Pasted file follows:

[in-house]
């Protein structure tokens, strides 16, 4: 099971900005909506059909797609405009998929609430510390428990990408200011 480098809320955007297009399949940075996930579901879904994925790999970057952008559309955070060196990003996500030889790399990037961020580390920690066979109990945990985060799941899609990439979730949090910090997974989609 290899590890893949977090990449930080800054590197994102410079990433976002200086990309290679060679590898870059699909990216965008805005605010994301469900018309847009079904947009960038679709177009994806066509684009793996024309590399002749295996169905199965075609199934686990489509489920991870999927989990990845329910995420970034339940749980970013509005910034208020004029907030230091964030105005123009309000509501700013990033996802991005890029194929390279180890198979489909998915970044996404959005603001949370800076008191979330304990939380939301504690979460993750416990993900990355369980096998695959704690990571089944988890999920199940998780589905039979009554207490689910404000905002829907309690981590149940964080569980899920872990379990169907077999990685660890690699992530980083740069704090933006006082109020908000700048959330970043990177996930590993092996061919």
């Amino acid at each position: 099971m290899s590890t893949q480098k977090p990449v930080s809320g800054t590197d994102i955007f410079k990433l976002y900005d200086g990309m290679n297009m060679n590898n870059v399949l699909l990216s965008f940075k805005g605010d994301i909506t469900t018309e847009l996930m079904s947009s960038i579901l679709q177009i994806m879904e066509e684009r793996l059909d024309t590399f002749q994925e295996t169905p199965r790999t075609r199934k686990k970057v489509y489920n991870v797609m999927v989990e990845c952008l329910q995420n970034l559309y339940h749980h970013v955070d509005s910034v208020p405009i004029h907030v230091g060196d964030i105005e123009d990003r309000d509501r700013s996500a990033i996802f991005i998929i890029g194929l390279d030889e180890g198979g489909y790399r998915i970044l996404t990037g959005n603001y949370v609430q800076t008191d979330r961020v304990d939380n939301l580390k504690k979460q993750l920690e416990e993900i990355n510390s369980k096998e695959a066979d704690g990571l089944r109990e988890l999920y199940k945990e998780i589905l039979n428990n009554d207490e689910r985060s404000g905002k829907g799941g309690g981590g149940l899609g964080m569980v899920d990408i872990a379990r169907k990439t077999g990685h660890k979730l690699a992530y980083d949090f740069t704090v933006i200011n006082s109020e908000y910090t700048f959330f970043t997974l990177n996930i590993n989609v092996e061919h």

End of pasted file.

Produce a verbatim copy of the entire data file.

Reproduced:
[in-house]
């Protein structure tokens, strides 16, 4: 099971900005909506059909797609405009998929609430510390428990990408200011 480098809320955007297009399949940075996930579901879904994925790999970057952008559309955070060196990003996500030889790399990037961020580390920690066979109990945990985060799941899609990439979730949090910090997974989609 290899590890893949977090990449930080800054590197994102410079990433976002200086990309290679060679590898870059699909990216965008805005605010994301469900018309847009079904947009960038679709177009994806066509684009793996024309590399002749295996169905199965075609199934686990489509489920991870999927989990990845329910995420970034339940749980970013509005910034208020004029907030230091964030105005123009309000509501700013990033996802991005890029194929390279180890198979489909998915970044996404959005603001949370800076008191979330304990939380939301504690979460993750416990993900990355369980096998695959704690990571089944988890999920199940998780589905039979009554207490689910404000905002829907309690981590149940964080569980899920872990379990169907077999990685660890690699992530980083740069704090933006006082109020908000700048959330970043990177996930590993092996061919």
């Amino acid at each position: 099971m290899s590890t893949q480098k977090p990449v930080s809320g800054t590197d994102i955007f410079k990433l976002y900005d200086g990309m290679n297009m060679n590898n870059v399949l699909l990216s965008f940075k805005g605010d994301i909506t469900t018309e847009l996930m079904s947009s960038i579901l679709q177009i994806m879904e066509e684009r793996l059909d024309t590399f002749q994925e295996t169905p199965r790999t075609r199934k686990k970057v489509y489920n991870v797609m999927v989990e990845c952008l329910q995420n970034l559309y339940h749980h970013v955070d509005s910034v208020p405009i004029h907030v230091g060196d964030i105005e123009d990003r309000d509501r700013s996500a990033i996802f991005i998929i890029g194929l390279d030889e180890g198979g489909y790399r998915i970044l996404t990037g959005n603001y949370v609430q800076t008191d979330r961020v304990d939380n939301l580390k504690k979460q993750l920690e416990e993900i990355n510390s369980k096998e695959a066979d704690g990571l089944r109990e988890l999920y199940k945990e998780i589905l039979n428990n009554d207490e689910r985060s404000g905002k829907g799941g309690g981590g149940l899609g964080m569980v899920d990408i872990a379990r169907k990439t077999g990685h660890k979730l690699a992530y980083d949090f740069t704090v933006i200011n006082s109020e908000y910090t700048f959330f970043t997974l990177n996930i590993n989609v092996e061919h």